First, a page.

New Hampshire has criminalized driving under the influence of prescription drugs, over-the-counter medications, and any other chemical substances starting Jan. 1. The drugs were not previously covered under state law. New Hampshire lawmakers expanded their DUI laws in 2012, with Gov. Lynch signing the law in June.
State Police Sgt. Matthew Shapiro said that before, people could be grossly impaired by medications but could not be charged with driving under the influence. He testified in favor of the DUI bill in April 2012. He said there has been an increase in the use of prescription drugs and other new drugs, such as bath salts.
Defense attorneys complain that the new DUI laws are too far-reaching. They take issue with the fact that police officers may not be able to adequately determine whether someone is or isn’t under the influence of a certain drug.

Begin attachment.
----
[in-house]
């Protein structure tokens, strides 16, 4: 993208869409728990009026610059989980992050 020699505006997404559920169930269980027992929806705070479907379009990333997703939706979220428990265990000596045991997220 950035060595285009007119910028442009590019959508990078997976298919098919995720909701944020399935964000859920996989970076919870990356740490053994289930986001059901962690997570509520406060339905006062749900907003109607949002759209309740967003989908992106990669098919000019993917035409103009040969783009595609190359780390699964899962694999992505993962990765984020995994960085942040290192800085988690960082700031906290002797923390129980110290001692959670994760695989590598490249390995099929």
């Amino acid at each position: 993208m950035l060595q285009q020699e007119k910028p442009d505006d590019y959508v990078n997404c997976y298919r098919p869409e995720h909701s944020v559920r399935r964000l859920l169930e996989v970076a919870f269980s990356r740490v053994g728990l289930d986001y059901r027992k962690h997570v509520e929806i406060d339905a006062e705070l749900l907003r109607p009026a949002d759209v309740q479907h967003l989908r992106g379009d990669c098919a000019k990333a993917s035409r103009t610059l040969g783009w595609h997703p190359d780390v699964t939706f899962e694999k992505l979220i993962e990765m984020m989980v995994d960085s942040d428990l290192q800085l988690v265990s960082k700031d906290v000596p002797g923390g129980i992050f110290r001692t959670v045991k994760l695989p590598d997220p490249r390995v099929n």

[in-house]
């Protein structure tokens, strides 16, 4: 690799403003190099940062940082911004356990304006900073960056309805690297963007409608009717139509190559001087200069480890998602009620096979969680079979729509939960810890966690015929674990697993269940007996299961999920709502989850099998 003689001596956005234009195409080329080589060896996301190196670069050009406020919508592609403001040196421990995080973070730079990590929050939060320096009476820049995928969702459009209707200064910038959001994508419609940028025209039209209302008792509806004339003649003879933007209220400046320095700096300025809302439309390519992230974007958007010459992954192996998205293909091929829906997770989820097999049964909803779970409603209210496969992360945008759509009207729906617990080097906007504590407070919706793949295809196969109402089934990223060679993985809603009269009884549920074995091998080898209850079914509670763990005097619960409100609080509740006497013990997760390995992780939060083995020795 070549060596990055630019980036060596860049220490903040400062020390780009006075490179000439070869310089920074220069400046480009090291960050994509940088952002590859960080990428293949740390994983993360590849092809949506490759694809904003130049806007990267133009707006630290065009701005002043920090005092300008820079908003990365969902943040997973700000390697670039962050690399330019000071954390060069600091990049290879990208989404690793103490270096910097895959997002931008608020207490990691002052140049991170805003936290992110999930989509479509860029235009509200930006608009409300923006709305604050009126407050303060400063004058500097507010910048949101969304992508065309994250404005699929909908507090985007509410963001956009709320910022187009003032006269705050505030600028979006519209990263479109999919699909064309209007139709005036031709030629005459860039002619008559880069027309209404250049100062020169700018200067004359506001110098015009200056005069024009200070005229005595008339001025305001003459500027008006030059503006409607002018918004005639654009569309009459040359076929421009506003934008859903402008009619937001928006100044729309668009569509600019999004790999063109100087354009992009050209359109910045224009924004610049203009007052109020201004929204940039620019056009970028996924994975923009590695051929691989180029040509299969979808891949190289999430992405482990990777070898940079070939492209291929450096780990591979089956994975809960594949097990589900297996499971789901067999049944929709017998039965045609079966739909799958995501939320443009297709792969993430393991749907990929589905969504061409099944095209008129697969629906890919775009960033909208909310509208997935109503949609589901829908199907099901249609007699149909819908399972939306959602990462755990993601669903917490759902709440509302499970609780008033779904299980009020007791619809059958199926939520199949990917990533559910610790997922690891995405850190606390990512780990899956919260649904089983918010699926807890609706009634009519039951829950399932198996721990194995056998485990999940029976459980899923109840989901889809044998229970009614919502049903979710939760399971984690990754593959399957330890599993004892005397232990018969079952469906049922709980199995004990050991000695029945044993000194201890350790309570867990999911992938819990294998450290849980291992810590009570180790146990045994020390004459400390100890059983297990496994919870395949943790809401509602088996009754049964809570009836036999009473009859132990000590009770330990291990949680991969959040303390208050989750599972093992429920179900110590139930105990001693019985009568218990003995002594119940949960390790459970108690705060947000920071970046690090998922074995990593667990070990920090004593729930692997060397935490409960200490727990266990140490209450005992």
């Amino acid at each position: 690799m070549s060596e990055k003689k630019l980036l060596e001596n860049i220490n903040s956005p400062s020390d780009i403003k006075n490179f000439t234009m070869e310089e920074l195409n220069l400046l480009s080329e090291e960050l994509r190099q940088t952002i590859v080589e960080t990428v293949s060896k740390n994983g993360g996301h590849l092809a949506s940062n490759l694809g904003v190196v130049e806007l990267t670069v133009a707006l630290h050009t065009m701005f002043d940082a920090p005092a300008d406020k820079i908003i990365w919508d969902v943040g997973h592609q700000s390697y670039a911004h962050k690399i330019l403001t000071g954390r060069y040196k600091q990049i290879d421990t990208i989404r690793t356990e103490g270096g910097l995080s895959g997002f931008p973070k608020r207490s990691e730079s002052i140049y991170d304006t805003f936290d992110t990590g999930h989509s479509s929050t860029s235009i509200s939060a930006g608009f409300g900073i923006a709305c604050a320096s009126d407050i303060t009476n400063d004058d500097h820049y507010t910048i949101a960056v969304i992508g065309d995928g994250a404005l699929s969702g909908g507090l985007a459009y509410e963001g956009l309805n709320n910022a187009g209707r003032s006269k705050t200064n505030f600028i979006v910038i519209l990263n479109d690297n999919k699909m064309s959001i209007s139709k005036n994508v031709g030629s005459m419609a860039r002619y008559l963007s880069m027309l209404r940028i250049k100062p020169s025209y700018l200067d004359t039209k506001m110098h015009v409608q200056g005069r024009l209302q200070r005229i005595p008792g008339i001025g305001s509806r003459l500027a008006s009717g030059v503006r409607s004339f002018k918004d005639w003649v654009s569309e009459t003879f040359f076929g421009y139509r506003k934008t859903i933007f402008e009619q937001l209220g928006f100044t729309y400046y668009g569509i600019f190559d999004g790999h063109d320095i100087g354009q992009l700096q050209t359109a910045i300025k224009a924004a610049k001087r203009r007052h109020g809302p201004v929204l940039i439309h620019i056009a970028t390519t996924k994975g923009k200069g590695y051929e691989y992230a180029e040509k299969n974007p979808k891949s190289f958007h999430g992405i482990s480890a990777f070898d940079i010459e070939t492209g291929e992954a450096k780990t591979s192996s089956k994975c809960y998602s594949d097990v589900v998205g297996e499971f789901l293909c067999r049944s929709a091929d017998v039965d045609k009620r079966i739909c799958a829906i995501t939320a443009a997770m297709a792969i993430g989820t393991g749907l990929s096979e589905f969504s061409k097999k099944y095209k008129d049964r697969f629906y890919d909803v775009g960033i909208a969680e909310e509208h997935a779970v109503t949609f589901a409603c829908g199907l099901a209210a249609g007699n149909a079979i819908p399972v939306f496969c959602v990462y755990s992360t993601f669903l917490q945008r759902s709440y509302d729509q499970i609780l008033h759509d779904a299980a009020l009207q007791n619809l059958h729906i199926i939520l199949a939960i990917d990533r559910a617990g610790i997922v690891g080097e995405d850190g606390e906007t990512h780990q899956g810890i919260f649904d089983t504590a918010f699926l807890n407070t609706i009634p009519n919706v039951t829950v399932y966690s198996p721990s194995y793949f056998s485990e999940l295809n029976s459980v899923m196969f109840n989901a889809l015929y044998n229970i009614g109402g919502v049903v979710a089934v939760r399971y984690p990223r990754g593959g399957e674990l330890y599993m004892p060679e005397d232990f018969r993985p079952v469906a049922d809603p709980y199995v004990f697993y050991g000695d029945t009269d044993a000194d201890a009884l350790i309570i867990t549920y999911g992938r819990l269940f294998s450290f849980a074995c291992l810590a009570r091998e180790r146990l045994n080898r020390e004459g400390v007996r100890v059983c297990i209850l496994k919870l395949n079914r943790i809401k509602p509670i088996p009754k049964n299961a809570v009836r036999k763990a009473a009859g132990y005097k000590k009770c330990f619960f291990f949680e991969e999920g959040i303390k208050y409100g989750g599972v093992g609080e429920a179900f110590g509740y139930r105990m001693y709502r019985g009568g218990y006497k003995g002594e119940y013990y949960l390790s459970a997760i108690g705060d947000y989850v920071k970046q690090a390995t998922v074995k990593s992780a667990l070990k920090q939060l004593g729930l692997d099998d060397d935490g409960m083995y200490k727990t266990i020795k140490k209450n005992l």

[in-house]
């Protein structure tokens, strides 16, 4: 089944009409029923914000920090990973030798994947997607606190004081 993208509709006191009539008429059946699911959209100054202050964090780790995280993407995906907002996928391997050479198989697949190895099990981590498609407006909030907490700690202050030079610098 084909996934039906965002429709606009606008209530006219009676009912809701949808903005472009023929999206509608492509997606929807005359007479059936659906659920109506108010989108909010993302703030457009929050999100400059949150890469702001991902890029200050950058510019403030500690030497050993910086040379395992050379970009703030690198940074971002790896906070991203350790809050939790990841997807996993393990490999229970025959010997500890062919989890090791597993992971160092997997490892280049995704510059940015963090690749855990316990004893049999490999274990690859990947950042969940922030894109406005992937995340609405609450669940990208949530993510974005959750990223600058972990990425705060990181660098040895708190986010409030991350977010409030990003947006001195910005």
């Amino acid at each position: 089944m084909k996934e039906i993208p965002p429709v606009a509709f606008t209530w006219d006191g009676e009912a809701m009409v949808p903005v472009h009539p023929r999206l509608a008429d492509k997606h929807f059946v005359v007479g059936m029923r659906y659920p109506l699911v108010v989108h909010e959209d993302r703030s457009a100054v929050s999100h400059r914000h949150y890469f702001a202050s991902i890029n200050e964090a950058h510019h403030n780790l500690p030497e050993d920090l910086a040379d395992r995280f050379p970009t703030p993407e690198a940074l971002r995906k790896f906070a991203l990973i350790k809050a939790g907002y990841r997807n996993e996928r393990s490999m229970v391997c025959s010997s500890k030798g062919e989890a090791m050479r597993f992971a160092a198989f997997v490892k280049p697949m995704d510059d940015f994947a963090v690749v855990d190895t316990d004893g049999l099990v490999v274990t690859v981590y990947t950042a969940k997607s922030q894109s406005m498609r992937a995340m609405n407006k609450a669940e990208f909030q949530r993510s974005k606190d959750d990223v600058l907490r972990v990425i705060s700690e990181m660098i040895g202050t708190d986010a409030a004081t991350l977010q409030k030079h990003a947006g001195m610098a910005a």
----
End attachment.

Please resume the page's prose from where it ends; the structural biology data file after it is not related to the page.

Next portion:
On House Bill 1699-FN, the wordage has added the line: “prescription drug, over-the-counter drug, or any other chemical substance, natural or synthetic, which impairs a person’s ability to drive.” Before, it vaguely read, “under the influence of intoxicating liquor or any controlled drug.”
Sgt. Shapiro said, “The cases that we’re dealing with are people who are clearly impaired, they’re under the influence, they have diminished mental capacity and physical capacity as a result of taking drugs that are impairing them.”